Faculty Profile: Campbell Ainsworth

Campbell Ainsworth and Linda D’Arco
Did you know that Campbell has lived in Zambia and taught in Sri Lanka? Learn more about the interesting perspectives that he brings to the World Langauage Department at WMS in part two of our faculty profiles series.

Campbell Ainsworth:

From: Chicago, Illinois

Years at WMS: 6

Home on campus: I live with my wife, Juliette and our two children, Faustine and Luca. We have a dog, Mocha, and two cats – Simba and Captain Lucky (born on campus 15 years ago!). We live in Carriage House, between Carter and Burroughs dormitories.

Degrees earned:
Department of Linguistics, Georgetown University, MAT in ESL and Bilingual Education,
University of Illinois, BA in French and Political Science

Where were you working before you came to WMS?
I taught ESL for two years in a Sri Lankan village as a Peace Corps volunteer. I taught all subjects to immigrant students at a public middle school outside of Washington D.C for three years. After the tsunami in 2005, I returned to Sri Lanka and worked for six months at a refugee camp. I also taught Spanish, French, and ESL in Boulder, Colorado, South Korea and Zambia.

Why did you choose The White Mountain School?
After two years living in Zambia, I was looking all over for a job. I had never before worked in a boarding school. At first I was a little hesitant because I thought boarding schools were for either rich kids or “bad” kids. When I interviewed here, however, I realized that this was not the case. I was impressed that WMS was the only school that had a student interview me. I liked how welcoming the community was towards my family, and it has been a wonderful place for my children to grow up.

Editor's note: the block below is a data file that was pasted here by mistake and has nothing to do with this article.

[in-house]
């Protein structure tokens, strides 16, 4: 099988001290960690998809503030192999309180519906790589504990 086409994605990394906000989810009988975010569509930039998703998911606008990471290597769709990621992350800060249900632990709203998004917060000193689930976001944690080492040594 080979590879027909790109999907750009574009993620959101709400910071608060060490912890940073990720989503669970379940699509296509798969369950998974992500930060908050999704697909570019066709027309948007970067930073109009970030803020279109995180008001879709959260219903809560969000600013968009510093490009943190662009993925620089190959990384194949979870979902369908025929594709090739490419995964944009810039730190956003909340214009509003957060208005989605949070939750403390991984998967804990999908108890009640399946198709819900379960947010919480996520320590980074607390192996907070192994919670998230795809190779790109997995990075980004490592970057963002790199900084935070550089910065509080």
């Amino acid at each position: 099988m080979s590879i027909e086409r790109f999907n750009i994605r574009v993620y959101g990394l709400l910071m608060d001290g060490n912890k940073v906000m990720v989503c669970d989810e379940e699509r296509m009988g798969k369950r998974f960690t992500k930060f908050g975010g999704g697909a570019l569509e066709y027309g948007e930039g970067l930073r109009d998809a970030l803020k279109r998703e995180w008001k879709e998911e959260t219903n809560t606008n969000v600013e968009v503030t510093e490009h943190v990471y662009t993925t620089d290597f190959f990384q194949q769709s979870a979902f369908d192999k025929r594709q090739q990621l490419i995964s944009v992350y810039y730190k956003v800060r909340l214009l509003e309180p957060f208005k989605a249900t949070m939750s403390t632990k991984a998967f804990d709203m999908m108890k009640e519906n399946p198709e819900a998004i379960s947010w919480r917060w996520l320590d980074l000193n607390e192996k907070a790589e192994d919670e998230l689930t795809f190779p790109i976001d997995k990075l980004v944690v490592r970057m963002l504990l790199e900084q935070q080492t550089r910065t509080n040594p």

What are your roles at WMS?
French and Spanish teacher, head of the World Language Department, Lower Burroughs dorm parent, Farm/Forest coach, advisor

Why do you love working in education?
I decided to become a teacher after my volunteer work for two years in Sri Lanka as a youth project coordinator and teacher at a village school. I had always thought that I wanted to work in the field of international relations and influence policy decisions, but I realized that grassroots development and working directly with children was infinitely more rewarding. I enjoyed how every day was dynamic and I found that I was good at thinking quickly on my feet and adapting to different students’ needs. I loved participating in the intellectual and emotional development of students and sharing their curiosity and enthusiasm as we learned from each other. I have never felt that teaching is a “job” as I have always looked forward to seeing my students every day.

What makes you curious outside of school responsibilities?
I love to read, play guitar, travel, watch Cubs games, and beat my kids at board games.

What have you learned from WMS students?
I appreciate getting to know the students here in so many different contexts and not just as a student/teacher relationship. WMS students have consistently impressed me with their ability to be successful and keep a lively sense of humor while juggling so many different tasks, all while going through the ‘growing pains’ of adolescence.

Describe a particularly memorable experience with WMS students.
It was an amazing experience to go to France with a few students who had never before left the country, and had previously held an “America first” world view. To see their jaws drop as they immersed themselves in the new culture, and then to hear how their perspective and outlook changed during their two weeks in France, was very rewarding.

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